Pro-Abortion Republican Senator Arlen Specter Switches Parties, Now a Democrat
by Steven Ertelt
April 28, 2009
Washington, DC (LifeNews.com) — Republican senator Arlen Specter of Pennsylvania has never felt at home in the Republican Party in part because of his pro-abortion position and now he has switched parties.
The move comes on a day when members of the Senate could engage in the first vote to stop a filibuster against the Obama administration’s pro-abortion agenda.
Specter has been in Congress for decades but he shocked the political world by announcing that he would become a Democrat and seek re-election next year within the party of President Barack Obama.
"I now find my political philosophy more in line with Democrats than Republicans," Specter announced on his campaign Web site. "I have decided to run for re-election in 2010 in the Democratic primary."
Specter acknowledged that the decision is party to do with the fact that Republicans in Pennsylvania are increasingly looking to other candidates to represent them in the 2010 Senate race in the key political state.
Former Republican congressman Pat Toomey, who is pro-life has been putting together hard-charging campaigns to defeat Specter in the Republican primary for the seat.
"I deeply regret that I will be disappointing many friends and supporters," he said. "I can understand their disappointment. I am also disappointed that so many in the party I have worked for more than four decades do not want me to be their candidate."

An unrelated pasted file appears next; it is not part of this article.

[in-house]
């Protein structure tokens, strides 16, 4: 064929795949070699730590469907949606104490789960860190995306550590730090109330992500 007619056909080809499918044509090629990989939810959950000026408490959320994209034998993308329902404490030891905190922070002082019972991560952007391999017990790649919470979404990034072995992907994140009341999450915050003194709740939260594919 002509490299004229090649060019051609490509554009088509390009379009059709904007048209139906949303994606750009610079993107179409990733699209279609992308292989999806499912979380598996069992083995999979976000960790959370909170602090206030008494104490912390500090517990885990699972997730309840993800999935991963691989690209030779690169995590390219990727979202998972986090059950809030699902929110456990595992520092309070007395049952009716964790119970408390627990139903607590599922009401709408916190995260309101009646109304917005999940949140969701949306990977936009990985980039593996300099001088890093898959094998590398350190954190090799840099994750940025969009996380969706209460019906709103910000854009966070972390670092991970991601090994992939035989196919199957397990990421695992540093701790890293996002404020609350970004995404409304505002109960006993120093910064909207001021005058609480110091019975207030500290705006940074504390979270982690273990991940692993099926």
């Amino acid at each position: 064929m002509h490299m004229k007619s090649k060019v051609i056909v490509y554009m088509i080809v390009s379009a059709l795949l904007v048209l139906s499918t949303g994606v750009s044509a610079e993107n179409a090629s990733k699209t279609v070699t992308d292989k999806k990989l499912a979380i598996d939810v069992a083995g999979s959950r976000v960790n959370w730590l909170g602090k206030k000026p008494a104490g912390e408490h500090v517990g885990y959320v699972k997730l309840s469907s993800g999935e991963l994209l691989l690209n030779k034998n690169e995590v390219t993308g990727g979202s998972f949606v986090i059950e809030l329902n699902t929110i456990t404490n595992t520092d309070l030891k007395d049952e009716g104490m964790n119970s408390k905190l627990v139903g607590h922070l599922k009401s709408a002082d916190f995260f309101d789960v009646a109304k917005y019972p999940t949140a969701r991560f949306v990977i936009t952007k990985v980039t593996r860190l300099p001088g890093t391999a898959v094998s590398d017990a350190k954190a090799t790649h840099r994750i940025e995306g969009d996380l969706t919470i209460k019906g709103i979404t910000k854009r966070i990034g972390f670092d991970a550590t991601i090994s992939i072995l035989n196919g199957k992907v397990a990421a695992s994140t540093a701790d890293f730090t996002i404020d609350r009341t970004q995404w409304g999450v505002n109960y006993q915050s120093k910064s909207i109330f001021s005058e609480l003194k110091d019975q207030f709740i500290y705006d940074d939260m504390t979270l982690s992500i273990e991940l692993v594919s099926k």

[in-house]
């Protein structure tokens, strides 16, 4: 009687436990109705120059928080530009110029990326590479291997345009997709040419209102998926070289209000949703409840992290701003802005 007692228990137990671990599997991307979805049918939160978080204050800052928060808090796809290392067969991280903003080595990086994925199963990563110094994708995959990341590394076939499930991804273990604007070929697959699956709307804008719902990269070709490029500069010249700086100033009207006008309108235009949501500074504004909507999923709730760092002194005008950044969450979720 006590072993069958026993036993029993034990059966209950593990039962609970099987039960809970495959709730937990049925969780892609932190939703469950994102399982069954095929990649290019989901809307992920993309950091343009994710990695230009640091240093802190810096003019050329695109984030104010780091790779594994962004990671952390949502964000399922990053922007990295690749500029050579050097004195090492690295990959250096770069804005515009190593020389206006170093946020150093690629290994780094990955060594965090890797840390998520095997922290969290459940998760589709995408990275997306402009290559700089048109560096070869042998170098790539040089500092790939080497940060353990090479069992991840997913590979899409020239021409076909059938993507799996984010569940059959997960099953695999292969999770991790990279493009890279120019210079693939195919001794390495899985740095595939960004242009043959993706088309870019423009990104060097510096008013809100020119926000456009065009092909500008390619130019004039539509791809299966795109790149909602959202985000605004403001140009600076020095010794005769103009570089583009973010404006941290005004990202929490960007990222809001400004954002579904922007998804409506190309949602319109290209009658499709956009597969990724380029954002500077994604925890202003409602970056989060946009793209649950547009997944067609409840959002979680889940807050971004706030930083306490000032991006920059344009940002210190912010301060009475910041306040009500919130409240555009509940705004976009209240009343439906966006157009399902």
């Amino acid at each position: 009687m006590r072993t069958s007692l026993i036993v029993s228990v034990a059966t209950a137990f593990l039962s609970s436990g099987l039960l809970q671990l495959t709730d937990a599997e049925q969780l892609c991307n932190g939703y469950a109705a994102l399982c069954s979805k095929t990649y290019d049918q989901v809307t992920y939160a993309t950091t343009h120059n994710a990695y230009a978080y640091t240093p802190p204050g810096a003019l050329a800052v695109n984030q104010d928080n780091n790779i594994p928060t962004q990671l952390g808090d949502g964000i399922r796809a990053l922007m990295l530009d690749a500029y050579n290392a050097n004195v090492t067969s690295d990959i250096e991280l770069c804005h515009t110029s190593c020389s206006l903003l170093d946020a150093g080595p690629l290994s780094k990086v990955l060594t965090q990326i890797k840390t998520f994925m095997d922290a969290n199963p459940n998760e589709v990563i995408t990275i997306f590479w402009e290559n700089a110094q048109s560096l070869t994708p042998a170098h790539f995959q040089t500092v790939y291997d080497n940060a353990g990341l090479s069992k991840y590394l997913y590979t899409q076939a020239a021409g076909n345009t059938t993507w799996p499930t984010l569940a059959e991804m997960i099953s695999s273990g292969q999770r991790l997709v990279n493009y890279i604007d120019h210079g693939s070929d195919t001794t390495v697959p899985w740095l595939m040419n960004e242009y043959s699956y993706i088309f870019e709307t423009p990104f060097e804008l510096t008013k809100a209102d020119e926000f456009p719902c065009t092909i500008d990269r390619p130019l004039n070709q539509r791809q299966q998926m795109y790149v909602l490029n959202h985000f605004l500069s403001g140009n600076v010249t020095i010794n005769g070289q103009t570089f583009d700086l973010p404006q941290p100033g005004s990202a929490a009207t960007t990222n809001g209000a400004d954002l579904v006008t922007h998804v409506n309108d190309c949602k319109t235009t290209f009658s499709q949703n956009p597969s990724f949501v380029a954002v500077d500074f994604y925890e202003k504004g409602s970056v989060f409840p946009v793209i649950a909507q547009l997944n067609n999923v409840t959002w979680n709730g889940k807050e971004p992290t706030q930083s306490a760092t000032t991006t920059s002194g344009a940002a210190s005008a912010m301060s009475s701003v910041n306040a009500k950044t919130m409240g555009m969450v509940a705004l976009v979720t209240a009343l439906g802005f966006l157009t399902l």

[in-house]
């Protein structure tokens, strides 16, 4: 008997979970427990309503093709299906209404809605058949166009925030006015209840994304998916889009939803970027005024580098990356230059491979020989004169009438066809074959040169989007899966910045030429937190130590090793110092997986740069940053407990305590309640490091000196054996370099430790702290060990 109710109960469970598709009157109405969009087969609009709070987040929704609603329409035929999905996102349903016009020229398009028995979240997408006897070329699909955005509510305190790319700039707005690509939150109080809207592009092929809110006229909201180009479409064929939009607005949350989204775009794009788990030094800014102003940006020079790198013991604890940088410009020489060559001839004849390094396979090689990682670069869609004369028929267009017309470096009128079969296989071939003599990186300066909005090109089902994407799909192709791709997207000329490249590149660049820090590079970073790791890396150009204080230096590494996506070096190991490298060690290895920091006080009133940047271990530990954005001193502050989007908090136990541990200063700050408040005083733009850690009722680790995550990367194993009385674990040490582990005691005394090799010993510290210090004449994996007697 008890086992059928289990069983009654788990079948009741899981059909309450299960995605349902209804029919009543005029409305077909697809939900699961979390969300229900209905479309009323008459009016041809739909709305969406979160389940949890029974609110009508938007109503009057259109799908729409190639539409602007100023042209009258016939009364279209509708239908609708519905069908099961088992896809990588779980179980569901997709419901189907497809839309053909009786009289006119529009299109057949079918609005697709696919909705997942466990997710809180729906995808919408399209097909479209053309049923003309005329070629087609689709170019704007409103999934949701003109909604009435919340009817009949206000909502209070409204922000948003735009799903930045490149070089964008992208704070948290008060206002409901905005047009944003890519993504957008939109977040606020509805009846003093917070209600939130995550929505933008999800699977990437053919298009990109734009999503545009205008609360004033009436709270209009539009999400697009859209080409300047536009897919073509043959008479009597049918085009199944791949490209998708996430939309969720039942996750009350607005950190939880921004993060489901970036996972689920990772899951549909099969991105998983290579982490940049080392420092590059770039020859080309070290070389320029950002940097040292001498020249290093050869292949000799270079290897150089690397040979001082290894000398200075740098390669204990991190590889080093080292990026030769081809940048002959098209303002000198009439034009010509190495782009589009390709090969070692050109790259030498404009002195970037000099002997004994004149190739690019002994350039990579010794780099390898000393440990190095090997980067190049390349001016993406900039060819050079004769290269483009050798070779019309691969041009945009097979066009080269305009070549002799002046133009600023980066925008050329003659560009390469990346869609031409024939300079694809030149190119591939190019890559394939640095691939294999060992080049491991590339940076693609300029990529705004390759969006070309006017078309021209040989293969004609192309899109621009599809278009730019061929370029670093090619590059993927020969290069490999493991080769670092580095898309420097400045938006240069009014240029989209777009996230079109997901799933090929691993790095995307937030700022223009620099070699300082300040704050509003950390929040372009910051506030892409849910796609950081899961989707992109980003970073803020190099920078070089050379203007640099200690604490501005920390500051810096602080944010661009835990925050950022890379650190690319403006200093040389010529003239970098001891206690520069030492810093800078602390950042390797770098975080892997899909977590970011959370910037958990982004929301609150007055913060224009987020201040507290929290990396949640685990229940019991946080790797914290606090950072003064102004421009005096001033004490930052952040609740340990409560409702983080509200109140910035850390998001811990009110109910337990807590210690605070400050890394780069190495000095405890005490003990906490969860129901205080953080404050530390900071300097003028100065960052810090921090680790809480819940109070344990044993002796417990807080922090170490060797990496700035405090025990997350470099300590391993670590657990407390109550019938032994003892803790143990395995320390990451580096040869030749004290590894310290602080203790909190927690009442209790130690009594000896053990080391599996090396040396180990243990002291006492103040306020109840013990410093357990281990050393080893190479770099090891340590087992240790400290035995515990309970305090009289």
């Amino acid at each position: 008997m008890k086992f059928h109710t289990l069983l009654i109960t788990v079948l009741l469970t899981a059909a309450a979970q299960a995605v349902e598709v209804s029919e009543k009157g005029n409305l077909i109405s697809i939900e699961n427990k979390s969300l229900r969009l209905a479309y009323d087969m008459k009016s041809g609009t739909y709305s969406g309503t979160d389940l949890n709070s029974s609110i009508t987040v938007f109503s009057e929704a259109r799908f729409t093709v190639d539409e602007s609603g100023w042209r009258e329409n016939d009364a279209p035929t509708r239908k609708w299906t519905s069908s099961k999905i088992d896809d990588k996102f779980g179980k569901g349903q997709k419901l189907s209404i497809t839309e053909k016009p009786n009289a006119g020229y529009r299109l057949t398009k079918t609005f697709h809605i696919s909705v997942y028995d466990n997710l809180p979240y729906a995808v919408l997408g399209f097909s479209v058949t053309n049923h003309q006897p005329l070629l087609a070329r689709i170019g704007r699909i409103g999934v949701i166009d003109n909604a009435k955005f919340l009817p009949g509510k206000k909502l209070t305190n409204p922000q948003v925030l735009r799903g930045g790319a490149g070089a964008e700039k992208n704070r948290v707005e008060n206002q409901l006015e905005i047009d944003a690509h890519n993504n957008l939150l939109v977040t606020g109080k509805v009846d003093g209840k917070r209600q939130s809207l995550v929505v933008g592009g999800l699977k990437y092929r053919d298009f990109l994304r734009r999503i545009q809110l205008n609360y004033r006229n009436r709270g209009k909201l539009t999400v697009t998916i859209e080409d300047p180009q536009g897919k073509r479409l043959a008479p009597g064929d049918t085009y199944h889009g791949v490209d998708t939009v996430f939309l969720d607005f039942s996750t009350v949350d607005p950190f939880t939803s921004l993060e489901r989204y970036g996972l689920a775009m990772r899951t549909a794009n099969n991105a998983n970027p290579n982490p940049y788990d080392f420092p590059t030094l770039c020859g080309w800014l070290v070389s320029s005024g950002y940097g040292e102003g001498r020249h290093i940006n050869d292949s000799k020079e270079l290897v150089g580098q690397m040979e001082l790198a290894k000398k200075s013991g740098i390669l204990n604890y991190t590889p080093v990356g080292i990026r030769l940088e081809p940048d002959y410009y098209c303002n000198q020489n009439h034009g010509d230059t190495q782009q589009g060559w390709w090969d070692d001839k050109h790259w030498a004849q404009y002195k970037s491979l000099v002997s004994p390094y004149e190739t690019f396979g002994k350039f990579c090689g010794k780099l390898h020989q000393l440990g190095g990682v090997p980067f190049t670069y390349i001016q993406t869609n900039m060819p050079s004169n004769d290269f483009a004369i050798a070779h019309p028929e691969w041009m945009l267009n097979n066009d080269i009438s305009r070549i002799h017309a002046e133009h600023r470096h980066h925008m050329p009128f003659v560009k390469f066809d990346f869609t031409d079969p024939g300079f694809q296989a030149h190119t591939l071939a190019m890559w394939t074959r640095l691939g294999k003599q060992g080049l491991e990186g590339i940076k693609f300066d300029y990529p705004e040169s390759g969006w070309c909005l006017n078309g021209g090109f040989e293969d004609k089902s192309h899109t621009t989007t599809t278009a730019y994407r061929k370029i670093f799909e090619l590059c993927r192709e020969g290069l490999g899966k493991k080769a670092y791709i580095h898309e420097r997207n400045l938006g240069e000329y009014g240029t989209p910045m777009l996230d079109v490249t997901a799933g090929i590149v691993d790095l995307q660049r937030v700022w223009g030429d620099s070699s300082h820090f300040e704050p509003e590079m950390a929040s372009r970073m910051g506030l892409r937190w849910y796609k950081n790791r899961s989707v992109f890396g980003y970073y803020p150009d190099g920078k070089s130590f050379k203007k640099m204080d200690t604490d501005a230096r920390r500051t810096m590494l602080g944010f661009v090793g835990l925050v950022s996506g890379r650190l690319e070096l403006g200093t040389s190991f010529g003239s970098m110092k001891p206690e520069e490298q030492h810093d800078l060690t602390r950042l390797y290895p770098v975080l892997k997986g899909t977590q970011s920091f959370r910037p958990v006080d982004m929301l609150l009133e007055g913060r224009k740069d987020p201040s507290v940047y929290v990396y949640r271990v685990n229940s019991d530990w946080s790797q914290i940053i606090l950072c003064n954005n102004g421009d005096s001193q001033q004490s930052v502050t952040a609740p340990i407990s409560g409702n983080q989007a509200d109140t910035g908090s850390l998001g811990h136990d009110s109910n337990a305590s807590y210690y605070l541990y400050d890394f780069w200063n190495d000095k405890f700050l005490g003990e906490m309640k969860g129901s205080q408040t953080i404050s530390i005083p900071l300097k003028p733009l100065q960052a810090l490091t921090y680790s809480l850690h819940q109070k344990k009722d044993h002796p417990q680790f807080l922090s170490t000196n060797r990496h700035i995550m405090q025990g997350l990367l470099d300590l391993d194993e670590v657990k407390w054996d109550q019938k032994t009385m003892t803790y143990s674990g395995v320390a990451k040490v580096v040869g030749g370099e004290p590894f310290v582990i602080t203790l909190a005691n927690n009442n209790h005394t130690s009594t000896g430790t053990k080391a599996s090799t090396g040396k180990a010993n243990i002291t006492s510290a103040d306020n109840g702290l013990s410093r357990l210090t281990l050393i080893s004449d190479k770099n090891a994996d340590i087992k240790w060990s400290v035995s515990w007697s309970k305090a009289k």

The final move came after a recent poll showing Toomey performing well in a potential primary matchup against the longtime abortion advocate.
For the pro-life community, the move makes it more likely that Specter will oppose efforts by Republican lawmakers, most of whom are pro-life, to stop Obama’s pro-abortion judicial picks and his efforts to railroad a pro-abortion health care package through the Senate.
The switch puts Democrats within one vote of a filibuster-proof majority in the Senate.
Democrats currently hold 56 seats in the Senate, and two independents typically vote with the party. Republicans have 41 seats, and there is one vacancy, that is expected to go to pro-abortion Democrat Al Franken of Minnesota.
Specter denied that he would automatically vote with Democrats on judicial nominees.
"My change in party affiliation does not mean that I will be a party-line voter any more for the Democrats that I have been for the Republicans," he said in the statement.
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